Ok, I have to admit it took me some time to set up this site using Jekyll. The installation was actually pretty straightforward. But then you’re stuck with a generic blog template and have no idea how to customize it.
Installing a new theme
Being used to WordPress I mistakenly thought that I just would have to import some theme zip file, adjust some settings in the config file and commit the changes. Would that it were so simple!
Some themes can be installed using a ruby gem. I tried doing this with several themes on this list, but with little success. Another option that was suggested in Stack Overflow involved making a branch of the existing git repository, pulling in the new theme and then merging the changes. This seems like the correct way of handling a theme change, but a bit complex for someone just getting started with Git.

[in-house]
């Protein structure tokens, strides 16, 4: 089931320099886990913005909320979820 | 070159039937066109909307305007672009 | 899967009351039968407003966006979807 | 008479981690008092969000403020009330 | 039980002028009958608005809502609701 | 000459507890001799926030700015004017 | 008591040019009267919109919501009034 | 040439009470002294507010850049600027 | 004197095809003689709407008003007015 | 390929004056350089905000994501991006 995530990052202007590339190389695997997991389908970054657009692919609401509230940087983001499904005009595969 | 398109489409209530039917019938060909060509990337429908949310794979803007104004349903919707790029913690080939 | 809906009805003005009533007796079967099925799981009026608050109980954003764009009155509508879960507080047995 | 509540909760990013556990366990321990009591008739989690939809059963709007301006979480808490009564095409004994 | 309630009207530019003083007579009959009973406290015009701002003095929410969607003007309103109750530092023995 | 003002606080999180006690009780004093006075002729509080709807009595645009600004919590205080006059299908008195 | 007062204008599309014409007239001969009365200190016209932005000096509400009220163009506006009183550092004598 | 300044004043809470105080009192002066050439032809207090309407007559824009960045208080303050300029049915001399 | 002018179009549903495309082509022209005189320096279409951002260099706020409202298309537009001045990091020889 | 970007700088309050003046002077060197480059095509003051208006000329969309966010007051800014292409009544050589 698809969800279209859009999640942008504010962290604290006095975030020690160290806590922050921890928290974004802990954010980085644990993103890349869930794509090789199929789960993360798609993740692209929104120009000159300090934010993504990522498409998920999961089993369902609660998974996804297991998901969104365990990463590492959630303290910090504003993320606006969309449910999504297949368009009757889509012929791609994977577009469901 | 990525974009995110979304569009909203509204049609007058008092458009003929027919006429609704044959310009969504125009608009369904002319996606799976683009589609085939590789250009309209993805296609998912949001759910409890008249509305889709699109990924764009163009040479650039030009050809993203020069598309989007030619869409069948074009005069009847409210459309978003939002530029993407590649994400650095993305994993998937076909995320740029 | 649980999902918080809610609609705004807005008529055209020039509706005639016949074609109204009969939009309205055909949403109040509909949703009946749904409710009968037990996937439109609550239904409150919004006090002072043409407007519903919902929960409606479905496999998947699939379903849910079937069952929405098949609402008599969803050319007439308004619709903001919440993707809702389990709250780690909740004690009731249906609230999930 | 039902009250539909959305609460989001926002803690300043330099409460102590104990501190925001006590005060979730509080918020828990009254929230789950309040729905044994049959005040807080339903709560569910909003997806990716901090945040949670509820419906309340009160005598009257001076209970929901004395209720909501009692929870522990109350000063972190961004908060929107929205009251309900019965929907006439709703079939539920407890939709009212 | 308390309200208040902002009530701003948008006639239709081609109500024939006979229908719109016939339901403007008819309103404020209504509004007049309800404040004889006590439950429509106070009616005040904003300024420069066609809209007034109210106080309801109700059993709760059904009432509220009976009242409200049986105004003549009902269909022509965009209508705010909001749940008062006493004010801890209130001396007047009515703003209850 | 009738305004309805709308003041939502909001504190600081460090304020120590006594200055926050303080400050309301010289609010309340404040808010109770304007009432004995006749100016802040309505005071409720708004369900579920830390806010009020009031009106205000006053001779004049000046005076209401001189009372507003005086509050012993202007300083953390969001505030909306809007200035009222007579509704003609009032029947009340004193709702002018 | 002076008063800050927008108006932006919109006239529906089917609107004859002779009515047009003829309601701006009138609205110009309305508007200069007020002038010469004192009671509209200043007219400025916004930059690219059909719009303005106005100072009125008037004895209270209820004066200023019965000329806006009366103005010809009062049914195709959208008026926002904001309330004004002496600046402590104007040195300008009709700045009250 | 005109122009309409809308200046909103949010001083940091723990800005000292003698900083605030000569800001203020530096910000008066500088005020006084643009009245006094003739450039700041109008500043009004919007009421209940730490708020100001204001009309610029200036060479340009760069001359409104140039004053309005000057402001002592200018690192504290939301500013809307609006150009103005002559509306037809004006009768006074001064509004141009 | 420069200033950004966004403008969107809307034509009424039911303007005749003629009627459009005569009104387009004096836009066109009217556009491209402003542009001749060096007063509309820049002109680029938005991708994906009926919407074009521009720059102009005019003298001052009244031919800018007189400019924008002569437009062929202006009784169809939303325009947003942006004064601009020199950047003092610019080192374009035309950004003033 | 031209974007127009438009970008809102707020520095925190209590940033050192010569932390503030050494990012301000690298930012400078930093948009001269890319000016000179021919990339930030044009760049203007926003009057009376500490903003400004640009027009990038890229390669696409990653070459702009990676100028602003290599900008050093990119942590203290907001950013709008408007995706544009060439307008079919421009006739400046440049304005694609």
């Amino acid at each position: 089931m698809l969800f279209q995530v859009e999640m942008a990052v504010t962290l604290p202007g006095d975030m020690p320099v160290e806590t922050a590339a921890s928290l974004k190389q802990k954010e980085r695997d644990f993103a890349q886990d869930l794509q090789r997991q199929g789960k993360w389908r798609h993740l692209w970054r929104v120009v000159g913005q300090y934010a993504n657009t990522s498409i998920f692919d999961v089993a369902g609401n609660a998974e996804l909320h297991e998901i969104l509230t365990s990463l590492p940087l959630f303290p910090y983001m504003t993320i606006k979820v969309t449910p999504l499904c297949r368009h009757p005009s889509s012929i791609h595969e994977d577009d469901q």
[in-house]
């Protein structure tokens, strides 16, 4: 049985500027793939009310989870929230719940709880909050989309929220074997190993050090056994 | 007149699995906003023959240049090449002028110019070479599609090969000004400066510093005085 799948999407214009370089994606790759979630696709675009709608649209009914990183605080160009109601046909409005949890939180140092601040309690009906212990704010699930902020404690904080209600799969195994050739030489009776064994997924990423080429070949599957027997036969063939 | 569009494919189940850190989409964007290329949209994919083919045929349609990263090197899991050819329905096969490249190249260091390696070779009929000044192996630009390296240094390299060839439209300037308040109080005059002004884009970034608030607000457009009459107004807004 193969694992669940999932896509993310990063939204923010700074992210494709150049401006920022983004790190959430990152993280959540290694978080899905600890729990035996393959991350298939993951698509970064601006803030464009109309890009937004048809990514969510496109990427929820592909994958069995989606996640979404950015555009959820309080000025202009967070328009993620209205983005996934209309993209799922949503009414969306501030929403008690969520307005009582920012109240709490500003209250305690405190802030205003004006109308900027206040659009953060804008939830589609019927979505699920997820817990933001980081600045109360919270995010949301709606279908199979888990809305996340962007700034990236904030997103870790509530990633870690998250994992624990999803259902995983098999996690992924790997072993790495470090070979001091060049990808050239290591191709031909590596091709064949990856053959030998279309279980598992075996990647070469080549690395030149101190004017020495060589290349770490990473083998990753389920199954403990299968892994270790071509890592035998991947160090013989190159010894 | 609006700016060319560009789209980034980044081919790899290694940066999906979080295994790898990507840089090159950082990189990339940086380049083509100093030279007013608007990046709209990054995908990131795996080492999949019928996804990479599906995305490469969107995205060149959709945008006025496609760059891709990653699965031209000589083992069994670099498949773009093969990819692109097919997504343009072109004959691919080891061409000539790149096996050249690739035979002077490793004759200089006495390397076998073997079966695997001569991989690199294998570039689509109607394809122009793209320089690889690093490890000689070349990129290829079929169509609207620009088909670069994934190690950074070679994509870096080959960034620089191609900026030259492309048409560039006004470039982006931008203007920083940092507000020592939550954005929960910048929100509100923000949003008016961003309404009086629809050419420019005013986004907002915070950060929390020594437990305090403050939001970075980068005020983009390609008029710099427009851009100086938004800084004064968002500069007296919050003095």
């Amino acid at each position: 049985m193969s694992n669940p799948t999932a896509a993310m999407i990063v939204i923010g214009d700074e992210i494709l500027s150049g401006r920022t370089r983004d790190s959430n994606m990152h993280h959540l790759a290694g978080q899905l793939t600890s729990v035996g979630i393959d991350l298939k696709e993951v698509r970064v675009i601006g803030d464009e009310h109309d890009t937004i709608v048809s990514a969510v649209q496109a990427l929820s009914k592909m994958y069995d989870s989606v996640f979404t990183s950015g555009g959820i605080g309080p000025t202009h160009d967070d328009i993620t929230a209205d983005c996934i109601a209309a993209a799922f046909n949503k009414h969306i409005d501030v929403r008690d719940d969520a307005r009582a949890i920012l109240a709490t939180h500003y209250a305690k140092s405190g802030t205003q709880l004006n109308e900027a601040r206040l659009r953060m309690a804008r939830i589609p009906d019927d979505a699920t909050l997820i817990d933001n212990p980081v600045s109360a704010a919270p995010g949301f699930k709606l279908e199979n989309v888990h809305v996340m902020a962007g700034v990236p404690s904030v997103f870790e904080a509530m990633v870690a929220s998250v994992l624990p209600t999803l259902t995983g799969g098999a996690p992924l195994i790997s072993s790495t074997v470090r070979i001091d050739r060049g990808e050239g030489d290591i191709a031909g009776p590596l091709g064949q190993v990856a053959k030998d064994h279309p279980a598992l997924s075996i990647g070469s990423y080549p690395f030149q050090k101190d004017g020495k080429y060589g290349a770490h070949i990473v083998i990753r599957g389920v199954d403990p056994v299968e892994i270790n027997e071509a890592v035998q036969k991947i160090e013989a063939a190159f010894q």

In the end I just found a theme I liked, cloned it to a local directory and started customising it.
Because I had cloned the repo, it was still linked to the original remote of the theme developer. To publish it with GitHub Pages I needed to link it to my own remote. I’m sure there’s a better way to do this, but I just made a new directory copied all the files into it and initiated a new git repo. Then I added my own remote to publish the site.
Why did I choose Jekyll to build my site?
The main reason I initially became interested in Jekyll is that it allows you to build a minimalist static site. Even though this proved to be harder than I thought, it was a good learning process.
For an aspiring developer Jekyll is actually the perfect way to build a site. It forces you to use essential developer tools like the command line, Git and a (markdown) text editor.